When it comes to adapting pen and paper style RPGs into a video game format there have always been some signature names that have stuck around for years and even saw some remasters recently. However one of these styles of table top games never managed to see a full game release of its own and that happened to be the popular D&D spin-off turned into its own thing, Pathfinder. Now after a successful release on PC, Pathfinder: Kingmaker Definitive Edition has made its way to consoles but is this massive RPG worth diving into?
While Pathfinder: Kingmaker Definitive Edition initially offers players the choice of three scenarios to play through, the other two take place throughout the core storyline so it is worth noting that anyone jumping into the game should start with the main storyline first. Initially players will find themselves being called, along with other wandering mercenaries, to the ruler of Restov and recruited to eliminate a large group of vicious bandits that have banded together under the rule of the Stag Lord to take the Stolen Lands as their own. The reward for eliminating the Stag Lord and liberating the land of these bandits? Becoming a baron/baroness of the land themselves and being promoted to the noble ranks of the land.
After a sudden assassination attempt throws a bit of a wrench into things, the player’s journey begins and what a massive journey it will be. It is clearly evident that the developers knew that things may end up getting a bit too complicated at times as there is an always accessible glossary to consult in regards to various bits of history, locations, lore, and more. In fact, this initial chain of missions that see the player hunting down the Stag Lord can take easily more time than an average video game’s entire run length and this is merely the beginning of the adventure as there are not only numerous side-quests to take on right from the get go but massive amounts of dialogue and character interaction to take part in.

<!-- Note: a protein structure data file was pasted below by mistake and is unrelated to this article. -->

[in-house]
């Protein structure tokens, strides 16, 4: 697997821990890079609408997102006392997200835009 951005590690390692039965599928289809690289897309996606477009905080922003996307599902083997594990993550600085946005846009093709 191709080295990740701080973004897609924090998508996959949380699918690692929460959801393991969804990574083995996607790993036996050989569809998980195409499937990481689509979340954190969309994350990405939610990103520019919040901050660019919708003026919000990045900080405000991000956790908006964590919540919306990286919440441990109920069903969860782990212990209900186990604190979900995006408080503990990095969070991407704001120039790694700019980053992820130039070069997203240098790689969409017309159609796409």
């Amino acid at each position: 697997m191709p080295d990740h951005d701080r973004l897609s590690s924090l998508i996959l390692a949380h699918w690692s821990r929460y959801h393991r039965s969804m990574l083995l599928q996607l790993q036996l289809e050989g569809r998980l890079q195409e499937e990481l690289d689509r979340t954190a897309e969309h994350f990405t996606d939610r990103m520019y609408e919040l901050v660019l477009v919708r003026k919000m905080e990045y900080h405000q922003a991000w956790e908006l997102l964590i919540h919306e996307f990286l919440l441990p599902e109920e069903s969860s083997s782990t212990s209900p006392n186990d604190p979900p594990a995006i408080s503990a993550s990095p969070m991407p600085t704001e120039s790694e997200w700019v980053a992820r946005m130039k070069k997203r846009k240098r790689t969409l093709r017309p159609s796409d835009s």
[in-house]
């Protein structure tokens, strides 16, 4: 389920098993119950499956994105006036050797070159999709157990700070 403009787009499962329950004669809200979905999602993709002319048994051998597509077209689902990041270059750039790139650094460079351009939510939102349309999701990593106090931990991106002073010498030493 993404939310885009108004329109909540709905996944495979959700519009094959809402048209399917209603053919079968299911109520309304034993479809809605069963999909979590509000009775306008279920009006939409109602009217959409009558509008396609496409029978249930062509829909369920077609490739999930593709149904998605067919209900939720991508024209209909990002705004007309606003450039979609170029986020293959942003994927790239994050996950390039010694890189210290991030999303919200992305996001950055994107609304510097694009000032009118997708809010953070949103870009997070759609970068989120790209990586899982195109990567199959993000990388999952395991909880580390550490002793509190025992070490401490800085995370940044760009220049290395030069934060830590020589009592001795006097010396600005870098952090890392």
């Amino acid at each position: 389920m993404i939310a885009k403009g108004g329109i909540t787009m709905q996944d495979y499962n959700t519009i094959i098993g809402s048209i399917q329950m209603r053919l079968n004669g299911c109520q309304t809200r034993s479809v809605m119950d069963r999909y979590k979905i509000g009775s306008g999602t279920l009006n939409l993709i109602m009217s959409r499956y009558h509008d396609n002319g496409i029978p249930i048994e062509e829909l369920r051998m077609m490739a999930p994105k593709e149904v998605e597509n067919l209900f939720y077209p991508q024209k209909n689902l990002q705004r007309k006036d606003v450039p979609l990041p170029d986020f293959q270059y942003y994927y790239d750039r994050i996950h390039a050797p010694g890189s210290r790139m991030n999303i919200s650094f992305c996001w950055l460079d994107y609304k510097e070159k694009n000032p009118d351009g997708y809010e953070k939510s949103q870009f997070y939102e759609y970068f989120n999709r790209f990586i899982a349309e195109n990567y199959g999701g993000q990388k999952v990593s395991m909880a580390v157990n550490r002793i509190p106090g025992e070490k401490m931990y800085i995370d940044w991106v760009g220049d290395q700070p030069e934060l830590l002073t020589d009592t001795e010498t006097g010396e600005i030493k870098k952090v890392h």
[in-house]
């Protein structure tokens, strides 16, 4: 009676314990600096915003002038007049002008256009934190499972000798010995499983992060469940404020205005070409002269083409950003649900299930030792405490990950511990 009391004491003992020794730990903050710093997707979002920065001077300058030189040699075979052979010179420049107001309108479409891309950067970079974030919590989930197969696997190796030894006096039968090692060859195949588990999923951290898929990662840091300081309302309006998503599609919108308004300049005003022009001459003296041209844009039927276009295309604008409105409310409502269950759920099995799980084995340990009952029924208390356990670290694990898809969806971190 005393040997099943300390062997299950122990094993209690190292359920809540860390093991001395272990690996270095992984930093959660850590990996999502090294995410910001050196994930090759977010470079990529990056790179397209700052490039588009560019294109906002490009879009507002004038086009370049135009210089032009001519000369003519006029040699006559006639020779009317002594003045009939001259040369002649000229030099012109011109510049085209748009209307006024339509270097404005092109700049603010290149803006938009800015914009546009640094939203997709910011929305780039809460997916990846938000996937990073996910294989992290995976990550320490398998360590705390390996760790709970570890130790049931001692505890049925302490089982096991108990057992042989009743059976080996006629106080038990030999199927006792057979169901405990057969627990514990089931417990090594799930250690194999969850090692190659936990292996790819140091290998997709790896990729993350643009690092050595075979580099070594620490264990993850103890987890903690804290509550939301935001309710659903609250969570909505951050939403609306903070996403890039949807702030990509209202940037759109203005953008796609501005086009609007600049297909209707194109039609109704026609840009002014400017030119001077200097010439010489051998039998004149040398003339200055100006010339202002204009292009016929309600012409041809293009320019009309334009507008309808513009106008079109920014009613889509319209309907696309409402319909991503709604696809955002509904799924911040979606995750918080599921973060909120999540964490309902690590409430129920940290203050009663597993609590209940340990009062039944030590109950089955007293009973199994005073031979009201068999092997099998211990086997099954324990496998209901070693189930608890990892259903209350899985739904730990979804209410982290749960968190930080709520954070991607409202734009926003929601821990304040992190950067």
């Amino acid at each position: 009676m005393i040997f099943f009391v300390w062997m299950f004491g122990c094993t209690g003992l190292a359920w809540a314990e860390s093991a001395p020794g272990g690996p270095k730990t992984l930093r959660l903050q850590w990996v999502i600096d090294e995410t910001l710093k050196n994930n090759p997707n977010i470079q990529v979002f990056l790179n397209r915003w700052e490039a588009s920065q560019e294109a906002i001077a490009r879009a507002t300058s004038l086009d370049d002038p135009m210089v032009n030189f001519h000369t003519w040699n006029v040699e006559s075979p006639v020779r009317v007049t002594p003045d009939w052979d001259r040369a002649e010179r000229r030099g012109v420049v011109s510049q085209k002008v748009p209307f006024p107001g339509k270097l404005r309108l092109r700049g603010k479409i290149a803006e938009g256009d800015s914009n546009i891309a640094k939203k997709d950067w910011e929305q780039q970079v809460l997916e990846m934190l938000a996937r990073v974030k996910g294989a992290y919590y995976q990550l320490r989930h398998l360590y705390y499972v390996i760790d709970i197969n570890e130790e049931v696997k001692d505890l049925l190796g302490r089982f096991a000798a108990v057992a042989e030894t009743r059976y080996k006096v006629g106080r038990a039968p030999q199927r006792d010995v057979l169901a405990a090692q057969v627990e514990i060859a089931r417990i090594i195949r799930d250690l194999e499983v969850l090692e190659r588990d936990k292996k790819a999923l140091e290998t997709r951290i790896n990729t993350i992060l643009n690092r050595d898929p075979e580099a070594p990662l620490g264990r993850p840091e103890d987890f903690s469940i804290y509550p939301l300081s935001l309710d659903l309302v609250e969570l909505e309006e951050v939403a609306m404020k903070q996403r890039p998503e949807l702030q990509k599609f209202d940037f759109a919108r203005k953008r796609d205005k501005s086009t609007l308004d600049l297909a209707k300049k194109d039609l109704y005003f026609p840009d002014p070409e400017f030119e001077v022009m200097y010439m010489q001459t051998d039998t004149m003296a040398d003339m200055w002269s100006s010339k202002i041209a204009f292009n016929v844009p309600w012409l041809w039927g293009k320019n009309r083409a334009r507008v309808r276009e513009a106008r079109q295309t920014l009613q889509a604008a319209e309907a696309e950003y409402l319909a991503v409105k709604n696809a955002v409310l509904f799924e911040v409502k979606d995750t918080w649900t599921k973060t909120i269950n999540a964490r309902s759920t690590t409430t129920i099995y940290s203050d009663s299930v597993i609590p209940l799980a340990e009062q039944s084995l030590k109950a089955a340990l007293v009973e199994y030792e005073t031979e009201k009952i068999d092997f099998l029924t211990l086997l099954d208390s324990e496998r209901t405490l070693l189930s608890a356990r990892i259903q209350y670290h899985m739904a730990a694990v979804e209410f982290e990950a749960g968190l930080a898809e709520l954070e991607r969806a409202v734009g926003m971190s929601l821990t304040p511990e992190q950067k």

Alongside the massive amount of core plot that the player can experience in the game there are an extensive number of amazing characters to fall in love throughout the journey. This includes a number of companions who can potentially join the player’s party should they choose as well as a large number of developments that can be revealed as players spend time with them. A number of these revelations can end up being rather surprising in nature and helps make the cast of characters feel more established in a world that is already incredibly expansive and features so much story content that players will easily be able to sink over a hundred hours into the game and still not see everything that can happen.
While players are already given something of an example for how to play their character when creating the game, the actual choices that players make in the game don’t entirely need to reflect on the player’s given alignment. This allows for players to make the most of the incredibly expansive options that can be open to some situations and how they play out. In more than a few ways even the slightest decision may play a factor later on in a questline in a rather surprising way and seeing this unfold helps make players really feel like they are playing their character as they see fit.